The Menghai Paleozoic tea plantations are mostly distributed in the intermontane flat lands, wreathed in clouds and mist all year round, therefore the humidity is relatively high, and the sunlight is usually diffused. The tea plants are moistened by vapors and dews so that the buds and leaves are fat and bold, tender and soft with small white tea-hairs on the surface, and they have an abundance of natural amino acids. Menghai is located in an area of low latitude, meaning the days are long. This spares the plants from long-term dormancy, enhances quality, and facilitates tea picking during all four masons.

The Menghai Paleozoic tea plantations are in the centre of the Kailas Range-Tengchong Volcanic Belt formed millions of years ago, and the fertile soil makes this area a paradise for tea plants. For most creatures, violent volcanic activity js a catastrophe,but for the tea plants, it became an opportunity, a catalyst for growth. With the deposit of volcanic ashes, the soil became weakly addle, loose and porous, all very beneficial condition for tea plants. The earth's frequent crush movements helped to form a favorable magnetic field, and abundant microelements dissolved into the soil to provide tea points with nutrition.

First Discovered by Shen Nong

Tea plants have been growing in southwest China for millions of years, but when did the Chinee people discover and make use of tea? The history can be traced back to our ancestor Shen Nang who lived about 5000 years ago.

It is often said that the Chinese people are the descendants of Emperors Yan and Huangs and Emperor Yan is known as Shen Nong. There are many legends of the ways in which Shen Noug brought benefits to future generations' the most famous one being the story of 'Shen Nong testing hundreds of herbs', In this fable, Shen Nong tasted and assessed countless herbs for their beneficial and harmful effects, and risked his own life to find ways to heal the sick. One day he ate some some highly poisonous herbs and lost consciousness beneath a tall tree. Suddenly a gust of wind blew and shook the branches, and a pair of big leaves drifted down towards him, With his last fighting breath, Shen Nong caught and chewed the leaves, and as if by a miracle, he was roused from his coma and found he was able to stand. The leaves of the tall tree were tea leaves, and only these leaves were able to save the life of China ancient Emperor.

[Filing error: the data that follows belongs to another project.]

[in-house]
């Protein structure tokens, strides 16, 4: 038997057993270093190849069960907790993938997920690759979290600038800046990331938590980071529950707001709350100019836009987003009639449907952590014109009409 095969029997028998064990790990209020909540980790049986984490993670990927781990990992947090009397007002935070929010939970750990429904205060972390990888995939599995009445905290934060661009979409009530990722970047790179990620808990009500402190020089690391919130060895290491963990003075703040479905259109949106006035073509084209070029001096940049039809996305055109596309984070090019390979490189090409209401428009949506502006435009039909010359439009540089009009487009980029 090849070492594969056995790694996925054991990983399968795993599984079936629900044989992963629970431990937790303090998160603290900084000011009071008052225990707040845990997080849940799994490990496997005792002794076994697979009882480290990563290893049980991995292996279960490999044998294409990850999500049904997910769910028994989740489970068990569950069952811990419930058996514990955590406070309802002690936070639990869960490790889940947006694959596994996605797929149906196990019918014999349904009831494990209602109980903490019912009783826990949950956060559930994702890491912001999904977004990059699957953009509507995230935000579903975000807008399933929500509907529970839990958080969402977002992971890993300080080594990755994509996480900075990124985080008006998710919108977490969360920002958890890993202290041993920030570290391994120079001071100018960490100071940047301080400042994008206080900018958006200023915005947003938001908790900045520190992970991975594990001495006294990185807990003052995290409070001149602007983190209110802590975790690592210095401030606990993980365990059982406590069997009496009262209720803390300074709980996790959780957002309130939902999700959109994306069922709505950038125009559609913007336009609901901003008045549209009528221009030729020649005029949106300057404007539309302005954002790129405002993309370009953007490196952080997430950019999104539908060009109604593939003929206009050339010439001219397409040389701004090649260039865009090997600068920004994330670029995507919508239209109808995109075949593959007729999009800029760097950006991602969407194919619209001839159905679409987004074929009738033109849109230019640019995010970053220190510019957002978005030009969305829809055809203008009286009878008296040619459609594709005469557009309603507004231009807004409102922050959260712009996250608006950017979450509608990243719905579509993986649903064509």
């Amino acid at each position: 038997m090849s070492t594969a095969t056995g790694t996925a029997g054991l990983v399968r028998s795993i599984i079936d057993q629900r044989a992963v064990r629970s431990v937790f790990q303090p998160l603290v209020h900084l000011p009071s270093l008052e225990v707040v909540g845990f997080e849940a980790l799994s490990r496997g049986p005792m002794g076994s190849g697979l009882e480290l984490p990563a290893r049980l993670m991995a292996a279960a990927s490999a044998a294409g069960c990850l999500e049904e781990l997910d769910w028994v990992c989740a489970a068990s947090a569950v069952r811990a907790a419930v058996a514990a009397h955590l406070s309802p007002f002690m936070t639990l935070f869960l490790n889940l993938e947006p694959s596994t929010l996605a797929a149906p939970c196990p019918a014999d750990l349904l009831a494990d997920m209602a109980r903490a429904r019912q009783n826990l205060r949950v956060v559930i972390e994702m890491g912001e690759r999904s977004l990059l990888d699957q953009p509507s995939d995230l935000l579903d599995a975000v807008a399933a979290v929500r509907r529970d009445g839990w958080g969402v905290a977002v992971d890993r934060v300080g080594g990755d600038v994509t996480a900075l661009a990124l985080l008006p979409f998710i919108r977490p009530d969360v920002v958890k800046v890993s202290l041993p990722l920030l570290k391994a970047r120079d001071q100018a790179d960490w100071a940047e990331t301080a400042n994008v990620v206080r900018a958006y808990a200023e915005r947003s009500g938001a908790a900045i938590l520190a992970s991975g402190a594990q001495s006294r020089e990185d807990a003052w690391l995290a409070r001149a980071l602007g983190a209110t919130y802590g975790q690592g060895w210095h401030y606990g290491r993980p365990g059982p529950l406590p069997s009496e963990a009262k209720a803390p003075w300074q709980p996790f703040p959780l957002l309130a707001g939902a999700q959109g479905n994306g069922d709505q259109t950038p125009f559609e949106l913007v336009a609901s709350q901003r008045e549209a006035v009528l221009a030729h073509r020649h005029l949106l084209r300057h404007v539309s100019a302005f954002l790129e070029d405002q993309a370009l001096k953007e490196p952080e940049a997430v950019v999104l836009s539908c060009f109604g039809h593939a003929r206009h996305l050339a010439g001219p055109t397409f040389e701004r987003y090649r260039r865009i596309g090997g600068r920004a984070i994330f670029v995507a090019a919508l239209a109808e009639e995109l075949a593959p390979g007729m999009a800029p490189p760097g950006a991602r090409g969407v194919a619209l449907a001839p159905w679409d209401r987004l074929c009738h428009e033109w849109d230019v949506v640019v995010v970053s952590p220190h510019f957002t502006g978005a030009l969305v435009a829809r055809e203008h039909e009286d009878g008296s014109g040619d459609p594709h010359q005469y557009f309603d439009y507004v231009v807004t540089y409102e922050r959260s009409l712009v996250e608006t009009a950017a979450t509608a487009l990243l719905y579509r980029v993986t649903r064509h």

Han Dynasty: Tea Drinking Initiated in Southwest China

According to historical records, at the time of the Zhou Dynasty (1046 B.C.-256 B.C.),there were tea plantations operated by people in Sichuan Province, and tea was made and offered as a tribute to the Zhou imperial court every year from that time.

However, it has been suggested that, initially, tea was not used to make the popular beverage we drink today. A variety of theories exist on the first uses of tea leaves and the origins of tea as a beverage. One theory proposes that tea leaves were first introduced in combination with a blend of other materials to enhance satisfaction after u meal, and promote a smooth digestion. Other theories suggest that tea leaves were used mainly for detoxification or medical treatments, and there are records of ancient prescriptions using tea as an ingredient. But regardless of these speculations, it is evident that tea only became a daily beverage via the method of decocting the leaves (extraction through boiling) into tasty, thirst-quenching, mind-refreshing tea liquor following a period of being used in other forms.

In the Western Han Dynasty (202 B.C.- 9 A.D.), a Sichuan resident named Wang Bao wrote an article about a contract signed between himself and his servant, which stipulated the details of the servant's daily work, including tea purchasing and decocting. So we can be certain that people in southwest China were in the habit of drinking tea at that time.